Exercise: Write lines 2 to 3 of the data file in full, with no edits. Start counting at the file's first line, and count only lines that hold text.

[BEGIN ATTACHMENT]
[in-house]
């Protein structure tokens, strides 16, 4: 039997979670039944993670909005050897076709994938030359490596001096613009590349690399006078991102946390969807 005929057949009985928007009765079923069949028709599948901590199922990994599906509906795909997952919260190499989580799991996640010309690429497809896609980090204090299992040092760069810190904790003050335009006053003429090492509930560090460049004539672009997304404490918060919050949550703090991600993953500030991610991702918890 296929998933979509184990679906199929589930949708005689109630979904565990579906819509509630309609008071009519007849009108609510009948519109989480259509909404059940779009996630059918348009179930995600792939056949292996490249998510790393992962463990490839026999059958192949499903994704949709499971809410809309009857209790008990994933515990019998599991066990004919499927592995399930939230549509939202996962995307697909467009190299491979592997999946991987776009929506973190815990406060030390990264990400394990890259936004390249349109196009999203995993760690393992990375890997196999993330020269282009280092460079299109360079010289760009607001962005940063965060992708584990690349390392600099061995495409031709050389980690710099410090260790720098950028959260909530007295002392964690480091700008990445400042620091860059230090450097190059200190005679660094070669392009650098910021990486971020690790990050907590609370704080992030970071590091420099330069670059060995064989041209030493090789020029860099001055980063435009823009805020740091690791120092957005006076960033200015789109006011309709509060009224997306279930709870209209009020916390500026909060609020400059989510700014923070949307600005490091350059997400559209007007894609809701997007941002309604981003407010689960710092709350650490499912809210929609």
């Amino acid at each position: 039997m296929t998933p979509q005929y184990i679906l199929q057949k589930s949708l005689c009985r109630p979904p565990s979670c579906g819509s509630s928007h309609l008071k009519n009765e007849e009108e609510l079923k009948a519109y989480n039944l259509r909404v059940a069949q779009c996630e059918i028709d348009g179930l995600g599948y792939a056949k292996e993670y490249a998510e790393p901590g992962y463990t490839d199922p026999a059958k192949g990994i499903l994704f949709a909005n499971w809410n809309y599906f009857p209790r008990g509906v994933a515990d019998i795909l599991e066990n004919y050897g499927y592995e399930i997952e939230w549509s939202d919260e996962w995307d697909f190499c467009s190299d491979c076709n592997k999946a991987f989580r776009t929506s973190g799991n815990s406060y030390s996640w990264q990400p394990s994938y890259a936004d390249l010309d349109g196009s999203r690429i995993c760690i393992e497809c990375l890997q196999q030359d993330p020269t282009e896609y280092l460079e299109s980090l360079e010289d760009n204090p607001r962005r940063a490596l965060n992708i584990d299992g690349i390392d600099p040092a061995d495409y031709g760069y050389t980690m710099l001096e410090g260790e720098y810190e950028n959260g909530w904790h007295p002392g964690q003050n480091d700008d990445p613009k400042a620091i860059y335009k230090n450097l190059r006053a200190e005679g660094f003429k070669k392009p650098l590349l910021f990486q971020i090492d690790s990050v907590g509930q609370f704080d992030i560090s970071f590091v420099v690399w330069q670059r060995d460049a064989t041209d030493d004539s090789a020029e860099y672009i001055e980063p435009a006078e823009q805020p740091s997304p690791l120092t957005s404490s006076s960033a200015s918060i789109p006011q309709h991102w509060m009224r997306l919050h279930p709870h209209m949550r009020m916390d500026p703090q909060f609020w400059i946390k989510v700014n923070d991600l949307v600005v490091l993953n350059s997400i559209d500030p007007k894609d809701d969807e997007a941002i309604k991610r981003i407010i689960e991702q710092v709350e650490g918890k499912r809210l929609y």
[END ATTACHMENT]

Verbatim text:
């Protein structure tokens, strides 16, 4: 039997979670039944993670909005050897076709994938030359490596001096613009590349690399006078991102946390969807 005929057949009985928007009765079923069949028709599948901590199922990994599906509906795909997952919260190499989580799991996640010309690429497809896609980090204090299992040092760069810190904790003050335009006053003429090492509930560090460049004539672009997304404490918060919050949550703090991600993953500030991610991702918890 296929998933979509184990679906199929589930949708005689109630979904565990579906819509509630309609008071009519007849009108609510009948519109989480259509909404059940779009996630059918348009179930995600792939056949292996490249998510790393992962463990490839026999059958192949499903994704949709499971809410809309009857209790008990994933515990019998599991066990004919499927592995399930939230549509939202996962995307697909467009190299491979592997999946991987776009929506973190815990406060030390990264990400394990890259936004390249349109196009999203995993760690393992990375890997196999993330020269282009280092460079299109360079010289760009607001962005940063965060992708584990690349390392600099061995495409031709050389980690710099410090260790720098950028959260909530007295002392964690480091700008990445400042620091860059230090450097190059200190005679660094070669392009650098910021990486971020690790990050907590609370704080992030970071590091420099330069670059060995064989041209030493090789020029860099001055980063435009823009805020740091690791120092957005006076960033200015789109006011309709509060009224997306279930709870209209009020916390500026909060609020400059989510700014923070949307600005490091350059997400559209007007894609809701997007941002309604981003407010689960710092709350650490499912809210929609």
């Amino acid at each position: 039997m296929t998933p979509q005929y184990i679906l199929q057949k589930s949708l005689c009985r109630p979904p565990s979670c579906g819509s509630s928007h309609l008071k009519n009765e007849e009108e609510l079923k009948a519109y989480n039944l259509r909404v059940a069949q779009c996630e059918i028709d348009g179930l995600g599948y792939a056949k292996e993670y490249a998510e790393p901590g992962y463990t490839d199922p026999a059958k192949g990994i499903l994704f949709a909005n499971w809410n809309y599906f009857p209790r008990g509906v994933a515990d019998i795909l599991e066990n004919y050897g499927y592995e399930i997952e939230w549509s939202d919260e996962w995307d697909f190499c467009s190299d491979c076709n592997k999946a991987f989580r776009t929506s973190g799991n815990s406060y030390s996640w990264q990400p394990s994938y890259a936004d390249l010309d349109g196009s999203r690429i995993c760690i393992e497809c990375l890997q196999q030359d993330p020269t282009e896609y280092l460079e299109s980090l360079e010289d760009n204090p607001r962005r940063a490596l965060n992708i584990d299992g690349i390392d600099p040092a061995d495409y031709g760069y050389t980690m710099l001096e410090g260790e720098y810190e950028n959260g909530w904790h007295p002392g964690q003050n480091d700008d990445p613009k400042a620091i860059y335009k230090n450097l190059r006053a200190e005679g660094f003429k070669k392009p650098l590349l910021f990486q971020i090492d690790s990050v907590g509930q609370f704080d992030i560090s970071f590091v420099v690399w330069q670059r060995d460049a064989t041209d030493d004539s090789a020029e860099y672009i001055e980063p435009a006078e823009q805020p740091s997304p690791l120092t957005s404490s006076s960033a200015s918060i789109p006011q309709h991102w509060m009224r997306l919050h279930p709870h209209m949550r009020m916390d500026p703090q909060f609020w400059i946390k989510v700014n923070d991600l949307v600005v490091l993953n350059s997400i559209d500030p007007k894609d809701d969807e997007a941002i309604k991610r981003i407010i689960e991702q710092v709350e650490g918890k499912r809210l929609y």